1. Leakage-Abuse Attacks against Order-Revealing Encryption 2017 Attacks EncryptedDatabases Oakland
    Paul Grubbs, Kevin Sekniqi, Vincent Bindschaedler, Muhammad Naveed and Thomas Ristenpart
    [View PDF on eprint.iacr.org]
    [Show BibTex Citation]

    @misc{cryptoeprint:2016:895,
    author = {Paul Grubbs and Kevin Sekniqi and Vincent Bindschaedler and Muhammad Naveed and Thomas Ristenpart},
    title = {Leakage-Abuse Attacks against Order-Revealing Encryption},
    howpublished = {Cryptology ePrint Archive, Report 2016/895},
    year = {2016},
    note = {\url{https://eprint.iacr.org/2016/895}},
    }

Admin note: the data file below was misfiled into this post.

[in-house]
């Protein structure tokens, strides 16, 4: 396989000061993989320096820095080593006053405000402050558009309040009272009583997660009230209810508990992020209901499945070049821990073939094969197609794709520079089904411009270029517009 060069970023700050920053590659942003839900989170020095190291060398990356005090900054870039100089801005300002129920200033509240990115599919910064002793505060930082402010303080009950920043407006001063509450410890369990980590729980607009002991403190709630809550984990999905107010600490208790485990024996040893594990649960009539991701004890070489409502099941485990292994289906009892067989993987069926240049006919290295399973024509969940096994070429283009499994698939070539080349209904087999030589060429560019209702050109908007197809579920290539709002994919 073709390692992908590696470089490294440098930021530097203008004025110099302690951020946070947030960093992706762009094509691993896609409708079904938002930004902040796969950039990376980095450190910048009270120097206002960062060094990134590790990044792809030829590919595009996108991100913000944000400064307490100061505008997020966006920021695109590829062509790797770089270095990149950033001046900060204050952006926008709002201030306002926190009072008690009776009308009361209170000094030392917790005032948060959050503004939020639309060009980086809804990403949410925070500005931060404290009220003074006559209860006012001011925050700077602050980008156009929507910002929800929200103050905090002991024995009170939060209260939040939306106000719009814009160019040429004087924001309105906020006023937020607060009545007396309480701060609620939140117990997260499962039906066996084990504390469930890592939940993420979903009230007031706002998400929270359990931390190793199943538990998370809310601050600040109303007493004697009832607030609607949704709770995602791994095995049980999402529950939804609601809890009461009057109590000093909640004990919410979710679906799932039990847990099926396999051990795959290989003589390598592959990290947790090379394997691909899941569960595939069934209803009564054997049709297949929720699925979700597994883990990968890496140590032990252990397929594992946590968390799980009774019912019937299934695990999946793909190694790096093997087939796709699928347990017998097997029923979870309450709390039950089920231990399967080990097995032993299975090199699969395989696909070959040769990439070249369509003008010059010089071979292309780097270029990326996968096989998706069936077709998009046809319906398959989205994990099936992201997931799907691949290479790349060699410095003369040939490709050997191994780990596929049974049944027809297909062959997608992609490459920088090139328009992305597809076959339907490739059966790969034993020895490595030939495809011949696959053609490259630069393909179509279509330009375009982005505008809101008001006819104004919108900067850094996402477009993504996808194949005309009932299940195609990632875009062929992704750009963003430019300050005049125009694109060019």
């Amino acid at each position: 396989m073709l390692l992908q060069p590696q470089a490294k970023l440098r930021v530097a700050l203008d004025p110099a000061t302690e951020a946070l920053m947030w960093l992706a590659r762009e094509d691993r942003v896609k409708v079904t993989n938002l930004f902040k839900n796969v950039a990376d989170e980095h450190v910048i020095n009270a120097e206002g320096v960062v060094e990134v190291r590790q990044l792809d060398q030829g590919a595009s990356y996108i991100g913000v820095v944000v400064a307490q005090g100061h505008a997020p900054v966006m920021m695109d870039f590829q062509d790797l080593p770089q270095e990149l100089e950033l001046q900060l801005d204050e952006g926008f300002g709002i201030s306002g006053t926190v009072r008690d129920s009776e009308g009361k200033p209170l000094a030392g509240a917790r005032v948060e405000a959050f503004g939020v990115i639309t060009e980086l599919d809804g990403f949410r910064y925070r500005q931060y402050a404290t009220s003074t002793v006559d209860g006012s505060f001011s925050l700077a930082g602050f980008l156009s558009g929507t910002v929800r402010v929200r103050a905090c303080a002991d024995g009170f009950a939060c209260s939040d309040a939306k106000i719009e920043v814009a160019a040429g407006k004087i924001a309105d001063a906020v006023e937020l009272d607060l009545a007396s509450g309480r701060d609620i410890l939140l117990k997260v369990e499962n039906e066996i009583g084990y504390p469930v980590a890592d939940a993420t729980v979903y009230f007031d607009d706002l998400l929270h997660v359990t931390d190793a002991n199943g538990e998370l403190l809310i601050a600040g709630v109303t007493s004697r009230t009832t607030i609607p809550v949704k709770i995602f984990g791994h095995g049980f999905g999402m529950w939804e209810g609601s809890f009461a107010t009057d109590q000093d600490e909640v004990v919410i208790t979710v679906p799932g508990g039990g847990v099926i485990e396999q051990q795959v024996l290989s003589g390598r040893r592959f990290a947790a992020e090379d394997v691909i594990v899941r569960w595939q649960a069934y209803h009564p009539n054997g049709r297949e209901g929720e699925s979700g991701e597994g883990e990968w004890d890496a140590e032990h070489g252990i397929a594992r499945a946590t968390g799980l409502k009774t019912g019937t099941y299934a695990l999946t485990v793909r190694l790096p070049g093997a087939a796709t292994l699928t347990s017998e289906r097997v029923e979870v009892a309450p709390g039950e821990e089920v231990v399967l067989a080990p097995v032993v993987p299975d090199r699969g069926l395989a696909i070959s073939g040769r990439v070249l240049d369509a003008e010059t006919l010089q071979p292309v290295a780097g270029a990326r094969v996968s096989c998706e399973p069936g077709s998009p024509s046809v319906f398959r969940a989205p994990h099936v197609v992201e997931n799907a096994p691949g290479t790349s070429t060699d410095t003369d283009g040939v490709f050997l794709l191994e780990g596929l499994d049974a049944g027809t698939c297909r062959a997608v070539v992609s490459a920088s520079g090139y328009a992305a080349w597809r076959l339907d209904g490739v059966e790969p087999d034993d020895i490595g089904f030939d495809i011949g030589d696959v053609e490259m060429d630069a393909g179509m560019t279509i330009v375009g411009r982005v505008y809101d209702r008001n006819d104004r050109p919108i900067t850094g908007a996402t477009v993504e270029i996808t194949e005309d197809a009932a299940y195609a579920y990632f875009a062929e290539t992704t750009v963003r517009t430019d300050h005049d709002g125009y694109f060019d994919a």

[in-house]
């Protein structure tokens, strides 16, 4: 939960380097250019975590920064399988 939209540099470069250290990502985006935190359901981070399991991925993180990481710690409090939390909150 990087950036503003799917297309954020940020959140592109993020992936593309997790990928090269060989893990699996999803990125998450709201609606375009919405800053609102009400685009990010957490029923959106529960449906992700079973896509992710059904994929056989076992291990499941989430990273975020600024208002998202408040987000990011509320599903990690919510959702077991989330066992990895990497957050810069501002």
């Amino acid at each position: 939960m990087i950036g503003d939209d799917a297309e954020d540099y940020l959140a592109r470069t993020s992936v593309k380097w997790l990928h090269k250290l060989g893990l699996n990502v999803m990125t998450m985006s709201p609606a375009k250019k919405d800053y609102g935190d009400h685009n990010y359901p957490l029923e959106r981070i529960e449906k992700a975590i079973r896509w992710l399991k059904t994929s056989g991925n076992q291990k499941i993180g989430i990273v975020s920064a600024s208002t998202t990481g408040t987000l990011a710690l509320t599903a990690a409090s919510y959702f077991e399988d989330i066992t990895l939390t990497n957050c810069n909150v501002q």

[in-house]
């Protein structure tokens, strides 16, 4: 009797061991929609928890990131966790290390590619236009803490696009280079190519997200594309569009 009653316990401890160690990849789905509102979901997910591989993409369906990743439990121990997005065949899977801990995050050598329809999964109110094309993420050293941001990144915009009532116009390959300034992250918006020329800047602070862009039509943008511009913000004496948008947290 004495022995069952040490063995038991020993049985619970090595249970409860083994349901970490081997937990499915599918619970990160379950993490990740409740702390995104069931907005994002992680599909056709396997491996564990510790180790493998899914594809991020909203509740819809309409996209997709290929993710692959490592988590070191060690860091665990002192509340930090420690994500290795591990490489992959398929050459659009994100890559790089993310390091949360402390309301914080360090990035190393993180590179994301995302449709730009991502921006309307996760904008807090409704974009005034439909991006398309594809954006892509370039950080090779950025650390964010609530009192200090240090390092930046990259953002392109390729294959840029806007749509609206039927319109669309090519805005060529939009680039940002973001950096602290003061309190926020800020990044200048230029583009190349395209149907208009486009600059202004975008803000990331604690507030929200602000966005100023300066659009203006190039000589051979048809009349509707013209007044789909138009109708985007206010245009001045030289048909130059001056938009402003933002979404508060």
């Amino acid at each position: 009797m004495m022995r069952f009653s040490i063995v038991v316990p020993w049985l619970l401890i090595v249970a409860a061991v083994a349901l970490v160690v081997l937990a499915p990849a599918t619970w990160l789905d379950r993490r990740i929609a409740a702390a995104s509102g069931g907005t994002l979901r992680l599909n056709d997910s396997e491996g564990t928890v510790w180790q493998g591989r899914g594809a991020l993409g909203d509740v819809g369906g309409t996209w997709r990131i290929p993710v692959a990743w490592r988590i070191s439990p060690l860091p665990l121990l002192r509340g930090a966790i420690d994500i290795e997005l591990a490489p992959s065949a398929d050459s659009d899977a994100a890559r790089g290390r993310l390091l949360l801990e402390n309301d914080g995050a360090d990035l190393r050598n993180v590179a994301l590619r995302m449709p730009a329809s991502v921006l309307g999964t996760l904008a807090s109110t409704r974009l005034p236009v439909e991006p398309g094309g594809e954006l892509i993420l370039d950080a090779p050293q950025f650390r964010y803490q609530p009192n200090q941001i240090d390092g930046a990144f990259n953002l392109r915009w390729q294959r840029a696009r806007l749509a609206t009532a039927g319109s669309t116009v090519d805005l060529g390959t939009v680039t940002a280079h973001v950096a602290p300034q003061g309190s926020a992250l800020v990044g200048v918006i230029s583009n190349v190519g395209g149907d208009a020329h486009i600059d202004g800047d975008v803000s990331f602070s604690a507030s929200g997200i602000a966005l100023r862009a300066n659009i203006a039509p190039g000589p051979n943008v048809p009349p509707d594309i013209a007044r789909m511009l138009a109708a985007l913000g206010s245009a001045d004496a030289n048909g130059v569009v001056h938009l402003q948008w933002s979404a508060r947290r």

Order-preserving encryption and its generalization order-revealing encryption (OPE/ORE) are used in a variety of settings in practice in order to allow sorting, performing range queries, and filtering data — all while only having access to ciphertexts. But OPE and ORE ciphertexts necessarily leak information about plaintexts, and what level of security they provide has been unclear. In this work, we introduce new leakage-abuse attacks that show how to recover plaintexts from OPE/ORE-encrypted databases. Underlying our new attacks against practically-used schemes is a framework in which we cast the adversary’s challenge as a non- crossing bipartite matching problem. This allows easy tailoring of attacks to a specific scheme’s leakage profile. In a case study of customer records, we show attacks that recover 99% of first names, 97% of last names, and 90% of birthdates held in a database, despite all values being encrypted with the OPE scheme most widely used in practice. We also show the first attack against the recent frequency- hiding Kerschbaum scheme, to which no prior attacks have been demonstrated. Our attack recovers frequently occurring plaintexts most of the time.

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